To cut a long story short, this episode lasted for a total of approx 7 days with my leg slowly returning to “normal” (about 90%) and walking without having to lift the leg manually. When I phoned my MS nurse to say something was up I got the normal “it’s not a relapse” “rest up for a while and see what happens”. Typical dismissive response which I seem to get.

I can’t comment about the relapse showing up on MRI as I haven’t had one for about 30 months. The only thing I can say is you are probably a good judge of something not being right and will know if something is up. I seem to get a fuzzy head feeling days before a relapse seems to strike and sensations like the MS hug tightening around my chest.

Good luck and take it easy.

P.S. – my first relapse happened suddenly overnight while I slept and I woke up with a numb arm, but thinking about it I did have very mild sensory symptoms for about three weeks prior, bit like an itchy arm.

2 months ago

@upsanddowns , for an mri to show current activity, a contrast dye would have to be used.

Otherwise, MS is an unpredictable condition. Your Central Nervous System (CNS) can be “nibbled away” by the MS without causing any noticeable symptoms. It’s sneaky like that.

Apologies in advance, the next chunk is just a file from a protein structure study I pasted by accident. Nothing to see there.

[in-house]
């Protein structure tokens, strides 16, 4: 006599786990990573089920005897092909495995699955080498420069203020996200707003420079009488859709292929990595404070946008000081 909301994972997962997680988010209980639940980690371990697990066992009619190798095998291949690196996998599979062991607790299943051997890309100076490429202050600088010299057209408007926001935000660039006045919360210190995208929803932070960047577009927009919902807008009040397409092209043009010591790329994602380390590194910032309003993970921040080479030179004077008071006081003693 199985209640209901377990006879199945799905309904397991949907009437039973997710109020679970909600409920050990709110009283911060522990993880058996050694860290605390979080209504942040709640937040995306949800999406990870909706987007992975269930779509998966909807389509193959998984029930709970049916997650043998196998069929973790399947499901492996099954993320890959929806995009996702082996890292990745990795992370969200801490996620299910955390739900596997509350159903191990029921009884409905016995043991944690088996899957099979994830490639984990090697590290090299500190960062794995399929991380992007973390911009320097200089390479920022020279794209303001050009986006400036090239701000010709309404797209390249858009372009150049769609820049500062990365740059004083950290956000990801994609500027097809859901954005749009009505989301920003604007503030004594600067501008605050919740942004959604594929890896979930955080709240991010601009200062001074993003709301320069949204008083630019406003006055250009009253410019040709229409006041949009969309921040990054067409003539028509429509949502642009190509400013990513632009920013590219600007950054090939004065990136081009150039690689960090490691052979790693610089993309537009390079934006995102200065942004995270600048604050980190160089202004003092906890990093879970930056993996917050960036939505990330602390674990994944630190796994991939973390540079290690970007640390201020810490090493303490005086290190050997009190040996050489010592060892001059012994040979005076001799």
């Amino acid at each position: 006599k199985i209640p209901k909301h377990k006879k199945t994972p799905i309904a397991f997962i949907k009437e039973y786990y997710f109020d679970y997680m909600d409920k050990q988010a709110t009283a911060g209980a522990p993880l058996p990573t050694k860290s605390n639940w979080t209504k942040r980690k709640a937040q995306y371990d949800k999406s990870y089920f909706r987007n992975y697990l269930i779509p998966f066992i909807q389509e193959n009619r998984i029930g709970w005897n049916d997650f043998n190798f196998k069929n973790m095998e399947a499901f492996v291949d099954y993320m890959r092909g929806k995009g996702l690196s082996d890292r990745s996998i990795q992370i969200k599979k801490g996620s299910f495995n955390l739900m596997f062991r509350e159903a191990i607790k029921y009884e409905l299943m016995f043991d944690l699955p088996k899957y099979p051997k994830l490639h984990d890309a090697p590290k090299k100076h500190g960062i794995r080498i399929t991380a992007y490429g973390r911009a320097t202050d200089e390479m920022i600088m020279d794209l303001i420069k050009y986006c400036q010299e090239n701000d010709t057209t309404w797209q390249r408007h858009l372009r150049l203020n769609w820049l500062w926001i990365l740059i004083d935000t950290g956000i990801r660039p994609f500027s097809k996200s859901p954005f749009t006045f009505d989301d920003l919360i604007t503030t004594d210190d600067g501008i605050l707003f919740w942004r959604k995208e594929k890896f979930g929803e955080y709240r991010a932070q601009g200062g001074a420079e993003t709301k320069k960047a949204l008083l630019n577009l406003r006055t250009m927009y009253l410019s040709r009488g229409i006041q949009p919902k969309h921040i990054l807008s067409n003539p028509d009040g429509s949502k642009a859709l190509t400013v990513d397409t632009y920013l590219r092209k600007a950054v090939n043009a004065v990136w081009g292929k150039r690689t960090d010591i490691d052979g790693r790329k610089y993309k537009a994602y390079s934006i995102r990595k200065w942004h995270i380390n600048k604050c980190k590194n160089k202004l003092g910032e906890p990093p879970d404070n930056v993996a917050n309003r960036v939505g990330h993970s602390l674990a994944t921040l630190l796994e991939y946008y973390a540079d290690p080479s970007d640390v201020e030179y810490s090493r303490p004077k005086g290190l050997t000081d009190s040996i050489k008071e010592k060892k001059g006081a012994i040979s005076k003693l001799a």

So, there is no answer to your question. But, you don’t want to spend your life thinking, “this maybe a relapse”. The additional stress could actually bring on a relapse!

The following may be useful :-

2 months ago

Thank you very much to all of you indeed. It is just soo tricky and would becomes worrying as we all know. The real problem is i can nor find any published article on that, which would shed a light on how long it takes for a relapse to form or a research on the time span of a relapse formed. They all define what is a relapse , …

Thanks alot indeed
stay safe everyone

2 months ago

Does your hospital not have a relapse clinic? What I’m getting at is that your team need to be on the ball re: what’s going on with your MS. Depending on whether they classify it as a relapse, your treatment drug might need to be changed. And the first step to that is to get it recorded in your medical history. If your team is a bit slow, you need to present them with a symptom diary. Getting the help you need is of course complicated by the virus situation – not easy.

2 months ago

Hi @upsanddowns, I have exactly the same as you. I had my first relapse three years ago, stable since. This year I have felt generally ‘shabby’ and my walking has slowly gone through weird stages but is generally worse. However, despite logging in with MS nurses, repeatedly told it’s not a relapse. Had an MRI which confirmed no new lesions but am way more reduced in walking than ever. So I don’t know if I’m relapsing or not. However, three years down the line. I kinda don’t care, as I know nothing can change the course or improve the outcome. I therefore rest a lot, eat well and try to exercise gently United we stand! 🙂